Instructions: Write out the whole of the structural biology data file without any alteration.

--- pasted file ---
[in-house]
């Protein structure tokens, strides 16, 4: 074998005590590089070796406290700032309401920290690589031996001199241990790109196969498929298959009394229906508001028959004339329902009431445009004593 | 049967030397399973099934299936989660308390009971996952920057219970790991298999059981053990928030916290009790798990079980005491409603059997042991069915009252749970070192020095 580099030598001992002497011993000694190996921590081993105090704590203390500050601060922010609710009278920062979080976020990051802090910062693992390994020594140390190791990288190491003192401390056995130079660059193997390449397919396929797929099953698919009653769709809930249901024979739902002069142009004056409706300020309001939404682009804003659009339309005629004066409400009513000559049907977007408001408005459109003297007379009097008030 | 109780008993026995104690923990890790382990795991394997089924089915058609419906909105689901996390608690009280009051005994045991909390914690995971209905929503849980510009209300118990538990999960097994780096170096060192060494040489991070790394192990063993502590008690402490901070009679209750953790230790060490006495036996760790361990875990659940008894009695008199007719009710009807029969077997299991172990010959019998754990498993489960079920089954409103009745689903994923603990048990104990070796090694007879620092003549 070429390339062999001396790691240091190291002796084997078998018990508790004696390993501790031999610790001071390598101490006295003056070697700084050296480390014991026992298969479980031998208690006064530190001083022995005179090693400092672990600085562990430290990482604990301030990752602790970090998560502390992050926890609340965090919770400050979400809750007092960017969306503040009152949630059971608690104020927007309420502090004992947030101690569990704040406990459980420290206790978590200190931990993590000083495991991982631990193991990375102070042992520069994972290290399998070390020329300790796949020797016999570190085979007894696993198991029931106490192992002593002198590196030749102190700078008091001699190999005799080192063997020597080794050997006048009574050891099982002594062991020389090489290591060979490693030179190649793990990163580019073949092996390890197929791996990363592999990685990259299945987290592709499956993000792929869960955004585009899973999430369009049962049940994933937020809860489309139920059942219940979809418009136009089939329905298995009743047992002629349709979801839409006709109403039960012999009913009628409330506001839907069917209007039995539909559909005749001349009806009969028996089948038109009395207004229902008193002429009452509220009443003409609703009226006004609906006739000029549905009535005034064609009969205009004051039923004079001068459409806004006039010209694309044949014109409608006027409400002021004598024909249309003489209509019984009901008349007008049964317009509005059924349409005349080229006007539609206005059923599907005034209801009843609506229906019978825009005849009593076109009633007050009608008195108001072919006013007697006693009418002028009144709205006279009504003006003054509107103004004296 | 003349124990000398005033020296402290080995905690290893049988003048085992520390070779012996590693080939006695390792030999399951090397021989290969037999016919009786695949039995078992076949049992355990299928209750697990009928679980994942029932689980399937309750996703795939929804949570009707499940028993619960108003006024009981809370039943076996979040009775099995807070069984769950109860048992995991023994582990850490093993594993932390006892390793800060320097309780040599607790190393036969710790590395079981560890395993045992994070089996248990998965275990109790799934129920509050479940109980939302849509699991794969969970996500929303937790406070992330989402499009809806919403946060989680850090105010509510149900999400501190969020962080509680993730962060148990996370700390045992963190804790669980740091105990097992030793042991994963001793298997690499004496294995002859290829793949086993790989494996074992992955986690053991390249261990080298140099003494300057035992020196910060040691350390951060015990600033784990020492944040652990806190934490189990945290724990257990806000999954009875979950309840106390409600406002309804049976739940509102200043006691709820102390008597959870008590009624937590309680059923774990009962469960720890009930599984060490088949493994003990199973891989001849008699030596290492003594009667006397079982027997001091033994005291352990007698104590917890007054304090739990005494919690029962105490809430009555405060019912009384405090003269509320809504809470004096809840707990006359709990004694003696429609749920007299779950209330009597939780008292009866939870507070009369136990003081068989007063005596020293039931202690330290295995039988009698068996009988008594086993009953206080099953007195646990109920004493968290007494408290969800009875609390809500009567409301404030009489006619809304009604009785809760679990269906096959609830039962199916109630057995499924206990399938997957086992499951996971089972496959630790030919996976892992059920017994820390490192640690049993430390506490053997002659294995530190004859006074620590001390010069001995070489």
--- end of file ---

[in-house]
């Protein structure tokens, strides 16, 4: 074998005590590089070796406290700032309401920290690589031996001199241990790109196969498929298959009394229906508001028959004339329902009431445009004593 | 049967030397399973099934299936989660308390009971996952920057219970790991298999059981053990928030916290009790798990079980005491409603059997042991069915009252749970070192020095 580099030598001992002497011993000694190996921590081993105090704590203390500050601060922010609710009278920062979080976020990051802090910062693992390994020594140390190791990288190491003192401390056995130079660059193997390449397919396929797929099953698919009653769709809930249901024979739902002069142009004056409706300020309001939404682009804003659009339309005629004066409400009513000559049907977007408001408005459109003297007379009097008030 | 109780008993026995104690923990890790382990795991394997089924089915058609419906909105689901996390608690009280009051005994045991909390914690995971209905929503849980510009209300118990538990999960097994780096170096060192060494040489991070790394192990063993502590008690402490901070009679209750953790230790060490006495036996760790361990875990659940008894009695008199007719009710009807029969077997299991172990010959019998754990498993489960079920089954409103009745689903994923603990048990104990070796090694007879620092003549 070429390339062999001396790691240091190291002796084997078998018990508790004696390993501790031999610790001071390598101490006295003056070697700084050296480390014991026992298969479980031998208690006064530190001083022995005179090693400092672990600085562990430290990482604990301030990752602790970090998560502390992050926890609340965090919770400050979400809750007092960017969306503040009152949630059971608690104020927007309420502090004992947030101690569990704040406990459980420290206790978590200190931990993590000083495991991982631990193991990375102070042992520069994972290290399998070390020329300790796949020797016999570190085979007894696993198991029931106490192992002593002198590196030749102190700078008091001699190999005799080192063997020597080794050997006048009574050891099982002594062991020389090489290591060979490693030179190649793990990163580019073949092996390890197929791996990363592999990685990259299945987290592709499956993000792929869960955004585009899973999430369009049962049940994933937020809860489309139920059942219940979809418009136009089939329905298995009743047992002629349709979801839409006709109403039960012999009913009628409330506001839907069917209007039995539909559909005749001349009806009969028996089948038109009395207004229902008193002429009452509220009443003409609703009226006004609906006739000029549905009535005034064609009969205009004051039923004079001068459409806004006039010209694309044949014109409608006027409400002021004598024909249309003489209509019984009901008349007008049964317009509005059924349409005349080229006007539609206005059923599907005034209801009843609506229906019978825009005849009593076109009633007050009608008195108001072919006013007697006693009418002028009144709205006279009504003006003054509107103004004296 | 003349124990000398005033020296402290080995905690290893049988003048085992520390070779012996590693080939006695390792030999399951090397021989290969037999016919009786695949039995078992076949049992355990299928209750697990009928679980994942029932689980399937309750996703795939929804949570009707499940028993619960108003006024009981809370039943076996979040009775099995807070069984769950109860048992995991023994582990850490093993594993932390006892390793800060320097309780040599607790190393036969710790590395079981560890395993045992994070089996248990998965275990109790799934129920509050479940109980939302849509699991794969969970996500929303937790406070992330989402499009809806919403946060989680850090105010509510149900999400501190969020962080509680993730962060148990996370700390045992963190804790669980740091105990097992030793042991994963001793298997690499004496294995002859290829793949086993790989494996074992992955986690053991390249261990080298140099003494300057035992020196910060040691350390951060015990600033784990020492944040652990806190934490189990945290724990257990806000999954009875979950309840106390409600406002309804049976739940509102200043006691709820102390008597959870008590009624937590309680059923774990009962469960720890009930599984060490088949493994003990199973891989001849008699030596290492003594009667006397079982027997001091033994005291352990007698104590917890007054304090739990005494919690029962105490809430009555405060019912009384405090003269509320809504809470004096809840707990006359709990004694003696429609749920007299779950209330009597939780008292009866939870507070009369136990003081068989007063005596020293039931202690330290295995039988009698068996009988008594086993009953206080099953007195646990109920004493968290007494408290969800009875609390809500009567409301404030009489006619809304009604009785809760679990269906096959609830039962199916109630057995499924206990399938997957086992499951996971089972496959630790030919996976892992059920017994820390490192640690049993430390506490053997002659294995530190004859006074620590001390010069001995070489």